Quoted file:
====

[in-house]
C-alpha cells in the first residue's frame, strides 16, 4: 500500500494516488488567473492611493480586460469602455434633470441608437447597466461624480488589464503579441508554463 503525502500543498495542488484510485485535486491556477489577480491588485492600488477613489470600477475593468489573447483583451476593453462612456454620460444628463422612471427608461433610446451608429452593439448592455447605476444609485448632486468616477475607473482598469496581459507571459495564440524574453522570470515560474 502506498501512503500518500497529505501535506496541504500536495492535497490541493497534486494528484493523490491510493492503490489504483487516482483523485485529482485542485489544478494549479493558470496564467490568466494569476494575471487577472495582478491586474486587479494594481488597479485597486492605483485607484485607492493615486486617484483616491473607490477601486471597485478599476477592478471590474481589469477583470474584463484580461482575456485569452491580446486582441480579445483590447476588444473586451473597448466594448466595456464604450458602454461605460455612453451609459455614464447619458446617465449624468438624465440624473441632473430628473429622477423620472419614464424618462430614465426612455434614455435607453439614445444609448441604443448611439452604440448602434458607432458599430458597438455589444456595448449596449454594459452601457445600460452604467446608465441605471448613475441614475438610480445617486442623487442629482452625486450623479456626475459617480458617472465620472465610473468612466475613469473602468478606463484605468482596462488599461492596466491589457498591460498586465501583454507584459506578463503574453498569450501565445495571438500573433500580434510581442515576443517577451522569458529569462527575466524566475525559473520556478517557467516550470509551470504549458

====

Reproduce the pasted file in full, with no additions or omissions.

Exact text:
[in-house]
C-alpha cells in the first residue's frame, strides 16, 4: 500500500494516488488567473492611493480586460469602455434633470441608437447597466461624480488589464503579441508554463 503525502500543498495542488484510485485535486491556477489577480491588485492600488477613489470600477475593468489573447483583451476593453462612456454620460444628463422612471427608461433610446451608429452593439448592455447605476444609485448632486468616477475607473482598469496581459507571459495564440524574453522570470515560474 502506498501512503500518500497529505501535506496541504500536495492535497490541493497534486494528484493523490491510493492503490489504483487516482483523485485529482485542485489544478494549479493558470496564467490568466494569476494575471487577472495582478491586474486587479494594481488597479485597486492605483485607484485607492493615486486617484483616491473607490477601486471597485478599476477592478471590474481589469477583470474584463484580461482575456485569452491580446486582441480579445483590447476588444473586451473597448466594448466595456464604450458602454461605460455612453451609459455614464447619458446617465449624468438624465440624473441632473430628473429622477423620472419614464424618462430614465426612455434614455435607453439614445444609448441604443448611439452604440448602434458607432458599430458597438455589444456595448449596449454594459452601457445600460452604467446608465441605471448613475441614475438610480445617486442623487442629482452625486450623479456626475459617480458617472465620472465610473468612466475613469473602468478606463484605468482596462488599461492596466491589457498591460498586465501583454507584459506578463503574453498569450501565445495571438500573433500580434510581442515576443517577451522569458529569462527575466524566475525559473520556478517557467516550470509551470504549458